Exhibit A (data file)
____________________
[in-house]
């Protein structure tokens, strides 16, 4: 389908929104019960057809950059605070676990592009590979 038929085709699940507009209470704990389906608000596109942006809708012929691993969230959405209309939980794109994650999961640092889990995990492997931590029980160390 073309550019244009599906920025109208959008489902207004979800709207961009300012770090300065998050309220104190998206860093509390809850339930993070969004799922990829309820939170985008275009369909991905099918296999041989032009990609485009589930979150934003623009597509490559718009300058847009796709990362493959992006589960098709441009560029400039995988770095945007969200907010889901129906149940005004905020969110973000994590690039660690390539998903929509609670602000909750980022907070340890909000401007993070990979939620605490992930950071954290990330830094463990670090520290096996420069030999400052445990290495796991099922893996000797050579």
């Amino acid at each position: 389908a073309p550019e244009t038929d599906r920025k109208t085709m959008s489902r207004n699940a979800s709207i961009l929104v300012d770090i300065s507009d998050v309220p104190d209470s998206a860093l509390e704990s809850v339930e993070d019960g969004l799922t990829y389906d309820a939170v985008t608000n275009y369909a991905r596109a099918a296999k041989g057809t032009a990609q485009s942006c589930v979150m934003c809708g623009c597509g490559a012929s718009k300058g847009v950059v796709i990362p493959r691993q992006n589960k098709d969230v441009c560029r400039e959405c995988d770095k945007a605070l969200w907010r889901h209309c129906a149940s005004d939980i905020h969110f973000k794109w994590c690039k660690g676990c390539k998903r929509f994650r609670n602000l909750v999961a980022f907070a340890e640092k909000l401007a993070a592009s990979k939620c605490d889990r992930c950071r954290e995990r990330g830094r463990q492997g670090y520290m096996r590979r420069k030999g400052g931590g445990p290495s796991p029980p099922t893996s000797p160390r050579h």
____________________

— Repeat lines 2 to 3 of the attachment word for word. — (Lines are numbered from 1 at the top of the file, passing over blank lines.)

């Protein structure tokens, strides 16, 4: 389908929104019960057809950059605070676990592009590979 038929085709699940507009209470704990389906608000596109942006809708012929691993969230959405209309939980794109994650999961640092889990995990492997931590029980160390 073309550019244009599906920025109208959008489902207004979800709207961009300012770090300065998050309220104190998206860093509390809850339930993070969004799922990829309820939170985008275009369909991905099918296999041989032009990609485009589930979150934003623009597509490559718009300058847009796709990362493959992006589960098709441009560029400039995988770095945007969200907010889901129906149940005004905020969110973000994590690039660690390539998903929509609670602000909750980022907070340890909000401007993070990979939620605490992930950071954290990330830094463990670090520290096996420069030999400052445990290495796991099922893996000797050579």
């Amino acid at each position: 389908a073309p550019e244009t038929d599906r920025k109208t085709m959008s489902r207004n699940a979800s709207i961009l929104v300012d770090i300065s507009d998050v309220p104190d209470s998206a860093l509390e704990s809850v339930e993070d019960g969004l799922t990829y389906d309820a939170v985008t608000n275009y369909a991905r596109a099918a296999k041989g057809t032009a990609q485009s942006c589930v979150m934003c809708g623009c597509g490559a012929s718009k300058g847009v950059v796709i990362p493959r691993q992006n589960k098709d969230v441009c560029r400039e959405c995988d770095k945007a605070l969200w907010r889901h209309c129906a149940s005004d939980i905020h969110f973000k794109w994590c690039k660690g676990c390539k998903r929509f994650r609670n602000l909750v999961a980022f907070a340890e640092k909000l401007a993070a592009s990979k939620c605490d889990r992930c950071r954290e995990r990330g830094r463990q492997g670090y520290m096996r590979r420069k030999g400052g931590g445990p290495s796991p029980p099922t893996s000797p160390r050579h």